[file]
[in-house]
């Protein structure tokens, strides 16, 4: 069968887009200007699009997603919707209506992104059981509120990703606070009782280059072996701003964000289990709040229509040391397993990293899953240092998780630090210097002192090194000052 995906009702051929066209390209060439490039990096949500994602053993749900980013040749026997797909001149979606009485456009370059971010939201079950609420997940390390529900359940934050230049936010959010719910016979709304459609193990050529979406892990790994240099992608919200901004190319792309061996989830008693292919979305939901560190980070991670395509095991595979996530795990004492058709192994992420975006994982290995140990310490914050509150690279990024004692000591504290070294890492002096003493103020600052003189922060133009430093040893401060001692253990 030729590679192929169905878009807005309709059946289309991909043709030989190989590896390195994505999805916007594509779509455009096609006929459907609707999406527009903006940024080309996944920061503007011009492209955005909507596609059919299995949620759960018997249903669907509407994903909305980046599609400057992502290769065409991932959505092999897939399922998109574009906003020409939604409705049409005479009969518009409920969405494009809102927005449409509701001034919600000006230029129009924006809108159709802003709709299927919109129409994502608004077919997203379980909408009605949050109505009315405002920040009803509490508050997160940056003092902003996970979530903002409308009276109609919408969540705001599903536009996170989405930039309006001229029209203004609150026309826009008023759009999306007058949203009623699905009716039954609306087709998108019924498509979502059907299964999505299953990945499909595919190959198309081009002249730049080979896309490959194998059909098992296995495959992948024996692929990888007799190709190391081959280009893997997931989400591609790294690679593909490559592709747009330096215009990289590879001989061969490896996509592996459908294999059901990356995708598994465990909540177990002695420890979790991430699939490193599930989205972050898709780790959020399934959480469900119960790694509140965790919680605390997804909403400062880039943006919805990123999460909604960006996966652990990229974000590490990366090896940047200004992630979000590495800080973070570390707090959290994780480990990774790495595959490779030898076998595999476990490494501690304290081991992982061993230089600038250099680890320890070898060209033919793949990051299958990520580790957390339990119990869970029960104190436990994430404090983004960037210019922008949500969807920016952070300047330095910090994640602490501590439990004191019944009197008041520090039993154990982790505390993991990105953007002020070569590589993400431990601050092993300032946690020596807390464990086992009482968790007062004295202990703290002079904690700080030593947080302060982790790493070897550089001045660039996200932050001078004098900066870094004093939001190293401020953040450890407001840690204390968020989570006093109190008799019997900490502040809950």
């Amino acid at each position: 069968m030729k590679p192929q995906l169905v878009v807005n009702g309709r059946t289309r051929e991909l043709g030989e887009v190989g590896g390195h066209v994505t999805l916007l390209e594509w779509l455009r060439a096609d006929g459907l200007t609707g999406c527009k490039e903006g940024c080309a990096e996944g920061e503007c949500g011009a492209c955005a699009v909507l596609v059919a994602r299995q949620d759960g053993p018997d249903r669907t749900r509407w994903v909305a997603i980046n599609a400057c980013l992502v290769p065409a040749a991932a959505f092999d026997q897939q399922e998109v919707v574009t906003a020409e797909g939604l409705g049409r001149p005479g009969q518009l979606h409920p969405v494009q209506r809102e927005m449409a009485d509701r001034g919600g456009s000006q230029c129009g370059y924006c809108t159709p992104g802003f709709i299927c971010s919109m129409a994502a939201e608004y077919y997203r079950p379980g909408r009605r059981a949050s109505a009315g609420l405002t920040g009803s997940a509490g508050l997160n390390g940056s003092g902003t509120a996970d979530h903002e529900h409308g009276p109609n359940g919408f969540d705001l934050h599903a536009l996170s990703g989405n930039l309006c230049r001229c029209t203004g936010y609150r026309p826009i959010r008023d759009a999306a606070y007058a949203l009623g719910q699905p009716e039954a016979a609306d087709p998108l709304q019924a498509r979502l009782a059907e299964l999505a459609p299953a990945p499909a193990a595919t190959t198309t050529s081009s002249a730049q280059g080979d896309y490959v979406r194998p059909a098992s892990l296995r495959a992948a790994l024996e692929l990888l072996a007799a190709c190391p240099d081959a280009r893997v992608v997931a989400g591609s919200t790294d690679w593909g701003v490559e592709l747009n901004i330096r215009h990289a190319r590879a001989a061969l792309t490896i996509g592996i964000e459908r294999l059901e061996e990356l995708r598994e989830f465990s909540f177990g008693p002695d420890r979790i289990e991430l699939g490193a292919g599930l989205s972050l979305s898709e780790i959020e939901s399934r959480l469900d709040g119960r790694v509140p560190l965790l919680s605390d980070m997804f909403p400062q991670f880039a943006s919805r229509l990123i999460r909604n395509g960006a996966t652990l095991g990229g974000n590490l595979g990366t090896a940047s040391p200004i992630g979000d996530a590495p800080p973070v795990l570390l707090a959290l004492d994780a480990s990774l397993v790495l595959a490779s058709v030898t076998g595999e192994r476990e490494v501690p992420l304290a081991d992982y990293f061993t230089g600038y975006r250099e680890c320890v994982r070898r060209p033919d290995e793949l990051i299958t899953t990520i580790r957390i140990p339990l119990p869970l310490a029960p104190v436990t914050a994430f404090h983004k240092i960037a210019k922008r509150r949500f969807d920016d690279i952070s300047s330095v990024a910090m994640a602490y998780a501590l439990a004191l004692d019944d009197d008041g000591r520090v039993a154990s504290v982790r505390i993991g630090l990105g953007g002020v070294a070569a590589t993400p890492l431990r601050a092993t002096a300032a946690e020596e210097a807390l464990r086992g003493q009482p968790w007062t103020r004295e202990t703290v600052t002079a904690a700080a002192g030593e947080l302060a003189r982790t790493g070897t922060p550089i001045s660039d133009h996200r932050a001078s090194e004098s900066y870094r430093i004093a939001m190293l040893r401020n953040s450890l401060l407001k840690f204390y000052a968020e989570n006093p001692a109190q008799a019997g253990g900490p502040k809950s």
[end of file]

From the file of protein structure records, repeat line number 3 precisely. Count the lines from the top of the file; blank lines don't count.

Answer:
């Amino acid at each position: 069968m030729k590679p192929q995906l169905v878009v807005n009702g309709r059946t289309r051929e991909l043709g030989e887009v190989g590896g390195h066209v994505t999805l916007l390209e594509w779509l455009r060439a096609d006929g459907l200007t609707g999406c527009k490039e903006g940024c080309a990096e996944g920061e503007c949500g011009a492209c955005a699009v909507l596609v059919a994602r299995q949620d759960g053993p018997d249903r669907t749900r509407w994903v909305a997603i980046n599609a400057c980013l992502v290769p065409a040749a991932a959505f092999d026997q897939q399922e998109v919707v574009t906003a020409e797909g939604l409705g049409r001149p005479g009969q518009l979606h409920p969405v494009q209506r809102e927005m449409a009485d509701r001034g919600g456009s000006q230029c129009g370059y924006c809108t159709p992104g802003f709709i299927c971010s919109m129409a994502a939201e608004y077919y997203r079950p379980g909408r009605r059981a949050s109505a009315g609420l405002t920040g009803s997940a509490g508050l997160n390390g940056s003092g902003t509120a996970d979530h903002e529900h409308g009276p109609n359940g919408f969540d705001l934050h599903a536009l996170s990703g989405n930039l309006c230049r001229c029209t203004g936010y609150r026309p826009i959010r008023d759009a999306a606070y007058a949203l009623g719910q699905p009716e039954a016979a609306d087709p998108l709304q019924a498509r979502l009782a059907e299964l999505a459609p299953a990945p499909a193990a595919t190959t198309t050529s081009s002249a730049q280059g080979d896309y490959v979406r194998p059909a098992s892990l296995r495959a992948a790994l024996e692929l990888l072996a007799a190709c190391p240099d081959a280009r893997v992608v997931a989400g591609s919200t790294d690679w593909g701003v490559e592709l747009n901004i330096r215009h990289a190319r590879a001989a061969l792309t490896i996509g592996i964000e459908r294999l059901e061996e990356l995708r598994e989830f465990s909540f177990g008693p002695d420890r979790i289990e991430l699939g490193a292919g599930l989205s972050l979305s898709e780790i959020e939901s399934r959480l469900d709040g119960r790694v509140p560190l965790l919680s605390d980070m997804f909403p400062q991670f880039a943006s919805r229509l990123i999460r909604n395509g960006a996966t652990l095991g990229g974000n590490l595979g990366t090896a940047s040391p200004i992630g979000d996530a590495p800080p973070v795990l570390l707090a959290l004492d994780a480990s990774l397993v790495l595959a490779s058709v030898t076998g595999e192994r476990e490494v501690p992420l304290a081991d992982y990293f061993t230089g600038y975006r250099e680890c320890v994982r070898r060209p033919d290995e793949l990051i299958t899953t990520i580790r957390i140990p339990l119990p869970l310490a029960p104190v436990t914050a994430f404090h983004k240092i960037a210019k922008r509150r949500f969807d920016d690279i952070s300047s330095v990024a910090m994640a602490y998780a501590l439990a004191l004692d019944d009197d008041g000591r520090v039993a154990s504290v982790r505390i993991g630090l990105g953007g002020v070294a070569a590589t993400p890492l431990r601050a092993t002096a300032a946690e020596e210097a807390l464990r086992g003493q009482p968790w007062t103020r004295e202990t703290v600052t002079a904690a700080a002192g030593e947080l302060a003189r982790t790493g070897t922060p550089i001045s660039d133009h996200r932050a001078s090194e004098s900066y870094r430093i004093a939001m190293l040893r401020n953040s450890l401060l407001k840690f204390y000052a968020e989570n006093p001692a109190q008799a019997g253990g900490p502040k809950s």